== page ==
Label: Buena Vista Home Entertainment
Release Date: August 5, 2014
Buy at Best Buy
Film: D+ / Video: A- / Audio: A- / Extras: B
Aaron Paul drove away (literally) from Breaking Bad as something of a breakout star, unlike the more well-known Bryan Cranston. In his first new project after that excellent AMC series, Paul got back into a car to race for his life; if only the film was nearly as inspired in its storytelling or characters as it is in crafting technically cool car chases. Need for Speed does not want for action in its 130-minute running time, but it also doesn’t want for a lackluster ensemble of characters or a tired, almost comically familiar story. If you can try to separate yourself from the context of each sequence, the action’s fairly exciting. But throughout, Need for Speed loses any steam as soon as its characters start talking.
The plot, wherein Paul plays Tobey, a top racer out for revenge against an old rival for framing him for the murder of his protégé, is standard-issue to the point of parody. (Said protégé is the very image of innocence, all the way to being named Little Pete.) It’s all just an excuse for Tobey to partner up with a British car buyer (Imogen Poots) to drive cross-country to get in line for a high-end race created by a mysterious legend of the business (Michael Keaton, who manages to be both wildly eccentric and painfully wasted). Though Paul is a suitable action lead and pulls off the requisite brooding and emotional scarring Tobey needs to display throughout, he’s all too often happy to leads cops on a merry chase all for fun. That kind of inconsistent characterization—wouldn’t a guy who’s heartbroken over his part in an innocent man’s vehicular death not want to put other bystanders’ lives in danger?—is part of why this ends up being such a slog to sit through.
As with the neverending Fast and Furious series, the racing sequences are staged and filmed solidly; Need for Speed almost has the edge, simply in terms of eschewing CGI at all times in favor of real cars and real drivers. And just like the Fast and Furious series, there’s a generic sense of “family above all,” but somehow, amazingly, F&F has a charm that this hopeful (and failed) start to a franchise is lacking. Aaron Paul is an excellent young actor, and he could easily headline a great action film in the years to come. But Need for Speed isn’t that film.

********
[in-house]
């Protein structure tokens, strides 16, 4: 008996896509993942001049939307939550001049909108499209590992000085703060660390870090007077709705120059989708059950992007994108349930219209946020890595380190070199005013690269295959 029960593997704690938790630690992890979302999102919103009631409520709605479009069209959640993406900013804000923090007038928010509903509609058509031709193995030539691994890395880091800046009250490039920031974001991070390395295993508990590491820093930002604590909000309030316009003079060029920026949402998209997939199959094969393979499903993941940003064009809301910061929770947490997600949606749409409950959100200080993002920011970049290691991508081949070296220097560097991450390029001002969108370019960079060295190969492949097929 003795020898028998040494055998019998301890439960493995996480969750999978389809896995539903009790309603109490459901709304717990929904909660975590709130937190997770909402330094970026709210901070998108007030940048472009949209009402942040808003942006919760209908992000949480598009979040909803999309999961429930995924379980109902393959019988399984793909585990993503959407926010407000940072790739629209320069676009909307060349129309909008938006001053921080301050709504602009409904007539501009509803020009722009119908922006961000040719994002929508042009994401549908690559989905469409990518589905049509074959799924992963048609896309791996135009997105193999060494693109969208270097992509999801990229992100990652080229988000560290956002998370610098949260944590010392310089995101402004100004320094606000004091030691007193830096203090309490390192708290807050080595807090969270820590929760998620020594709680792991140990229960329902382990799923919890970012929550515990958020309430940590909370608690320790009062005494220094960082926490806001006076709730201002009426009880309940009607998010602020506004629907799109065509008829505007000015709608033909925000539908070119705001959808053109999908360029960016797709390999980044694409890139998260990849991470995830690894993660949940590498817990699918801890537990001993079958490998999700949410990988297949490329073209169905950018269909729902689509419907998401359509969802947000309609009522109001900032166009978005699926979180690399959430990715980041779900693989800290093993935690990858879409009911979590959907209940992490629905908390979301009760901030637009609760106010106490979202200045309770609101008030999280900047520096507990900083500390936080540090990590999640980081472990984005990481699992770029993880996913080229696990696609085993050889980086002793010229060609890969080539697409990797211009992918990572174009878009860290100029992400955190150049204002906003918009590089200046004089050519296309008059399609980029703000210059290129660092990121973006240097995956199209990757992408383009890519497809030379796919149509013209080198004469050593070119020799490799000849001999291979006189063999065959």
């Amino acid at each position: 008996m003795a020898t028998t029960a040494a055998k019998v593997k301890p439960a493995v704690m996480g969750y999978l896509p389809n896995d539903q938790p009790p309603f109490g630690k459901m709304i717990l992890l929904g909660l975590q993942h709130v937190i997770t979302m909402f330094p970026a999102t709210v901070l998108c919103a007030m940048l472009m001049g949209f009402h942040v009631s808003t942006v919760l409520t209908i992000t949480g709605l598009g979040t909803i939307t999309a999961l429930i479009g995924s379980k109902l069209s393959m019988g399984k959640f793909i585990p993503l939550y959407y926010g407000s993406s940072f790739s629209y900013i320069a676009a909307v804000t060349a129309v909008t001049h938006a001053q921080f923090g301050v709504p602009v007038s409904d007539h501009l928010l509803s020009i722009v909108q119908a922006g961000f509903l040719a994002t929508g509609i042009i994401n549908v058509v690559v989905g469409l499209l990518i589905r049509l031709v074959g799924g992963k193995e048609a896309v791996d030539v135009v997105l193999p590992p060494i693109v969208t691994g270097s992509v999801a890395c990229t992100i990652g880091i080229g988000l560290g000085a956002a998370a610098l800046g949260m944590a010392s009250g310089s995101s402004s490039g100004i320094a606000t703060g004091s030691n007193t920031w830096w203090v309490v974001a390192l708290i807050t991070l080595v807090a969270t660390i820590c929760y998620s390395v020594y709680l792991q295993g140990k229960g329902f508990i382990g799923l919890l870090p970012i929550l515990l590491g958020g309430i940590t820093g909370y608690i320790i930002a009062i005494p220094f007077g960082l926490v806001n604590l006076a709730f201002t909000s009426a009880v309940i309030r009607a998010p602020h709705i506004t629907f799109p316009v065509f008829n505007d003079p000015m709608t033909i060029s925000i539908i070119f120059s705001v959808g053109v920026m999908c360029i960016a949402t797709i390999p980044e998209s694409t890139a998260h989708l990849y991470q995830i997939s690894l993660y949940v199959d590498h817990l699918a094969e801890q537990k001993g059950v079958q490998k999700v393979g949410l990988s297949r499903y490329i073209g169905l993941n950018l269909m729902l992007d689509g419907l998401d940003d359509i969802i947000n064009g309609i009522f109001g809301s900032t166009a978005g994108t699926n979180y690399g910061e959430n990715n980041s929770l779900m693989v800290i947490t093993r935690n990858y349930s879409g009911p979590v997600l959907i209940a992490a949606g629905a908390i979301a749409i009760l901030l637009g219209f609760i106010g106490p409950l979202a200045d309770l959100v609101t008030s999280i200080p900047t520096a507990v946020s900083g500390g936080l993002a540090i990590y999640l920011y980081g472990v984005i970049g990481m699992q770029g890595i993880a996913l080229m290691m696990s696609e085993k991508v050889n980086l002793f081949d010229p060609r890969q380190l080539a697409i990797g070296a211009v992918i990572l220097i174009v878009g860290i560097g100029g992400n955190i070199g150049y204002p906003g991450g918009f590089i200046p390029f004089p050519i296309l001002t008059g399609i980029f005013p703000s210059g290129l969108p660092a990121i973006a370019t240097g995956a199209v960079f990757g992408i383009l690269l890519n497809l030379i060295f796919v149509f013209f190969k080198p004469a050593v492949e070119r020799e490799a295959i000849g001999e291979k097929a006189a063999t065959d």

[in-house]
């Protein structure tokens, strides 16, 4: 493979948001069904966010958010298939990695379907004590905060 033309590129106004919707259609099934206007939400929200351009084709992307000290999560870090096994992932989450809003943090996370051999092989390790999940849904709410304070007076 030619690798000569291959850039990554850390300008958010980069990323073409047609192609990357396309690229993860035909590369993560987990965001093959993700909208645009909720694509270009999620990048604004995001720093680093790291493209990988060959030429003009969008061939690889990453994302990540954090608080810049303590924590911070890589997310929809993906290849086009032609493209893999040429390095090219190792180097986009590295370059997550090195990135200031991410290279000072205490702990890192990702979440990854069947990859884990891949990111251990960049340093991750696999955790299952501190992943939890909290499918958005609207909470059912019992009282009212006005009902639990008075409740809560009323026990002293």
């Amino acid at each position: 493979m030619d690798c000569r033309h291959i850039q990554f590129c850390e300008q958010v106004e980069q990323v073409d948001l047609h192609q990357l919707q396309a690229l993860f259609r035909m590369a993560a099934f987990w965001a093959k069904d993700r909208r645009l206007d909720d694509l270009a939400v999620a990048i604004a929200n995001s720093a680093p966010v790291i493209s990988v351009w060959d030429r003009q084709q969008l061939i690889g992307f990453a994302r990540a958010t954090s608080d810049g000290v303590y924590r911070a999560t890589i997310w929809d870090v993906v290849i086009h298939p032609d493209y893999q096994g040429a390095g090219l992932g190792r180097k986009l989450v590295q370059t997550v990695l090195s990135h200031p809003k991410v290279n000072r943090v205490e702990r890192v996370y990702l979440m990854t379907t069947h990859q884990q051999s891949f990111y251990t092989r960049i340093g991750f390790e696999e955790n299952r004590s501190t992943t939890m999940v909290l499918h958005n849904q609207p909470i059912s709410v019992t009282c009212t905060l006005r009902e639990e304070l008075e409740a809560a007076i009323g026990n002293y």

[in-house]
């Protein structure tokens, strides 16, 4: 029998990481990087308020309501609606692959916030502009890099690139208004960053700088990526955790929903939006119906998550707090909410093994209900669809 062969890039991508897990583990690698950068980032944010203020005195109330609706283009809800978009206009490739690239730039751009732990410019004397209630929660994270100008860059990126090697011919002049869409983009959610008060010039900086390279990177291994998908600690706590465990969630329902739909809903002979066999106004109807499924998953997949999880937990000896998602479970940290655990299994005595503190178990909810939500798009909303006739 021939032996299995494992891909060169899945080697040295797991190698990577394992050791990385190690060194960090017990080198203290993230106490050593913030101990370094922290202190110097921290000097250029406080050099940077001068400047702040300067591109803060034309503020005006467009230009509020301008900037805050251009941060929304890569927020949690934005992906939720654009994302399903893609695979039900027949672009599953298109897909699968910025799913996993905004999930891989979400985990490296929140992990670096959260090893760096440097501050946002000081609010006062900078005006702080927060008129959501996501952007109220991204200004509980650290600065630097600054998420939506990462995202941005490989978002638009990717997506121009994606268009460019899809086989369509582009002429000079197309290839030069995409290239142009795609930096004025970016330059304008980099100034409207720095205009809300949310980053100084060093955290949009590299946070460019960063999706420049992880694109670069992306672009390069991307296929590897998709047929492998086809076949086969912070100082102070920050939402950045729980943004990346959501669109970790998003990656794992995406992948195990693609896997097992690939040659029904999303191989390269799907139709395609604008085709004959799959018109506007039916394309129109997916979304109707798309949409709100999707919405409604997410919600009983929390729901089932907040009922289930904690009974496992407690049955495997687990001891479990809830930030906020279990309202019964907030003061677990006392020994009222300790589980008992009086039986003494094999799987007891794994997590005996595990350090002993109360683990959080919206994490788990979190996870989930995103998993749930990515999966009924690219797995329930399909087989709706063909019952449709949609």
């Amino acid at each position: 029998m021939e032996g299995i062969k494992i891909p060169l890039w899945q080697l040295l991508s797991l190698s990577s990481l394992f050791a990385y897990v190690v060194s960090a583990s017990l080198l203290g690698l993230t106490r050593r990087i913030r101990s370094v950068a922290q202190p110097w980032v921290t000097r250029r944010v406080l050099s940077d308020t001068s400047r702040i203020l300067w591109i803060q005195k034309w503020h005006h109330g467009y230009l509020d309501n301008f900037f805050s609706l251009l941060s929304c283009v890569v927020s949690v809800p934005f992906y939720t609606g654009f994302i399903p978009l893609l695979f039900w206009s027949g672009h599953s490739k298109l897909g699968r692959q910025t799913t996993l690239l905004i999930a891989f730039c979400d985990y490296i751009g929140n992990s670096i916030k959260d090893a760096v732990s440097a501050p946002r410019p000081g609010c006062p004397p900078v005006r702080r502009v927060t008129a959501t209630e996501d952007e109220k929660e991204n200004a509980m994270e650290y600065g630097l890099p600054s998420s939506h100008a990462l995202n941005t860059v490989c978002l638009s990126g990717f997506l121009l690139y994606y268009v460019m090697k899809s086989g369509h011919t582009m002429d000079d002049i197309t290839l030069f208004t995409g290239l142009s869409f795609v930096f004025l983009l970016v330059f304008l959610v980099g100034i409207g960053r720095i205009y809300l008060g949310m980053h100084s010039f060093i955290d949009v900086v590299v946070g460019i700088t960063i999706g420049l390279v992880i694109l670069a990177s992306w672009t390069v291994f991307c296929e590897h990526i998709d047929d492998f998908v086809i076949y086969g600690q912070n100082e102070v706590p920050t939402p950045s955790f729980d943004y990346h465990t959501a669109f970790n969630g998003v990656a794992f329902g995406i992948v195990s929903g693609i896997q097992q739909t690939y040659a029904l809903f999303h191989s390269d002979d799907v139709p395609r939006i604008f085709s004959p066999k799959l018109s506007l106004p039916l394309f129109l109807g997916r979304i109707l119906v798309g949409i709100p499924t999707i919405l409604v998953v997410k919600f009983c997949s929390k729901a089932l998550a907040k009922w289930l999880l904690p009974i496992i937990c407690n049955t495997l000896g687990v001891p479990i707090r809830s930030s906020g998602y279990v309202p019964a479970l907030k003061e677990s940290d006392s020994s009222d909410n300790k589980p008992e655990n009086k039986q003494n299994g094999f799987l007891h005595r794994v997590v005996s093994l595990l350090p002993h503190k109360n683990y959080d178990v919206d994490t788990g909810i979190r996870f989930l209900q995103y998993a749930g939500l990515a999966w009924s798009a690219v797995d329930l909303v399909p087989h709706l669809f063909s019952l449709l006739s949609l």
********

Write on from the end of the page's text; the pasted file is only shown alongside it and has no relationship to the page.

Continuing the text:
One of the extras on this disc focuses specifically on the sound of Need for Speed, and how the crew attempted to overcome the challenge of capturing the unique aural quality of each car in the film. So it stands to reason that the sound on this disc should be so crisp, it’s almost ear-splitting. (In a good way.) And indeed, both the audio and video quality of the disc are impressive, presenting the cross-country race as well as the colorful vehicles sprinting across the roads of America in a clear, vivid, and nearly deafening fashion.
If there’s one message to take away from the handful of extras on the Need for Speed disc, it’s that director Scott Waugh wanted to make an authentic car movie, harking back to the days of Bullitt and Vanishing Point, both of which he name-checks throughout interviews and in the commentary. Hell, the phrase “authentic car movie” is in one of the extras’ titles. He’s proud (and rightfully so) that the various car chases and crashes were done with real stunt performers, not CGI. As such, most of the extras walk specifically through the technical side of the film, from the 10-minute “Capturing Speed” featurette to the aforementioned supplement focusing on the sound and score of the picture. Waugh’s also happy to remind any viewer how closely connected he was to the crew, specifically members of the stunt team with whom he grew up as a kid.
The family-affair vibe is equally present on the feature-length commentary, with Waugh and Paul. There are a few tidbits of minor intrigue sprinkled throughout—Paul’s first day on the set came mere hours after his last day of shooting on the final season of Breaking Bad—but aside from Waugh’s boundless enthusiasm, all that’s worth noting are his lofty, and frequently baffling, aims. For example: Michael Keaton’s character, Monarch, is so mysterious that a) we never see him leave his home office and b) we never know where that office is located. Waugh compares this true stumper to not knowing what’s inside the glowing briefcase in Pulp Fiction. (Never mind that Tarantino was paying homage to Kiss Me Deadly.) The comparisons don’t end there, as Waugh argues that the relationship between Paul and Poots in the film is akin to that of Billy Crystal and Meg Ryan in When Harry Met Sally… (A polite notion, but an incorrect one by a long shot.) From a technical standpoint, gearheads may be curious for more details on how Need for Speed was created, but others can steer clear of the commentary.
The Fast and Furious wannabe Need for Speed gets a decent single-disc Blu-ray release that remains for true car lovers only.